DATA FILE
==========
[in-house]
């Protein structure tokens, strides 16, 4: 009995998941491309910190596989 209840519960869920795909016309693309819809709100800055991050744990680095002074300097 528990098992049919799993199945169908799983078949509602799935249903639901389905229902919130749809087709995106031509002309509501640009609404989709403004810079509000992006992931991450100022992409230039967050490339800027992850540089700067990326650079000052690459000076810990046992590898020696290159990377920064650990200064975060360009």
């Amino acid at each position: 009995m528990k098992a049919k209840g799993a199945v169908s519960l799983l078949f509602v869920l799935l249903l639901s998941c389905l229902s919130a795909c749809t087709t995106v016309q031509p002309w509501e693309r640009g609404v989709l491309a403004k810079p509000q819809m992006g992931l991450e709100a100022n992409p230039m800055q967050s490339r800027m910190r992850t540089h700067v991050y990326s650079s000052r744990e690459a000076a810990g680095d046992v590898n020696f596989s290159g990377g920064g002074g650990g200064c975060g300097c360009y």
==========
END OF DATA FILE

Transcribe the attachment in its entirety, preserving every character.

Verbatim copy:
[in-house]
């Protein structure tokens, strides 16, 4: 009995998941491309910190596989 209840519960869920795909016309693309819809709100800055991050744990680095002074300097 528990098992049919799993199945169908799983078949509602799935249903639901389905229902919130749809087709995106031509002309509501640009609404989709403004810079509000992006992931991450100022992409230039967050490339800027992850540089700067990326650079000052690459000076810990046992590898020696290159990377920064650990200064975060360009």
């Amino acid at each position: 009995m528990k098992a049919k209840g799993a199945v169908s519960l799983l078949f509602v869920l799935l249903l639901s998941c389905l229902s919130a795909c749809t087709t995106v016309q031509p002309w509501e693309r640009g609404v989709l491309a403004k810079p509000q819809m992006g992931l991450e709100a100022n992409p230039m800055q967050s490339r800027m910190r992850t540089h700067v991050y990326s650079s000052r744990e690459a000076a810990g680095d046992v590898n020696f596989s290159g990377g920064g002074g650990g200064c975060g300097c360009y």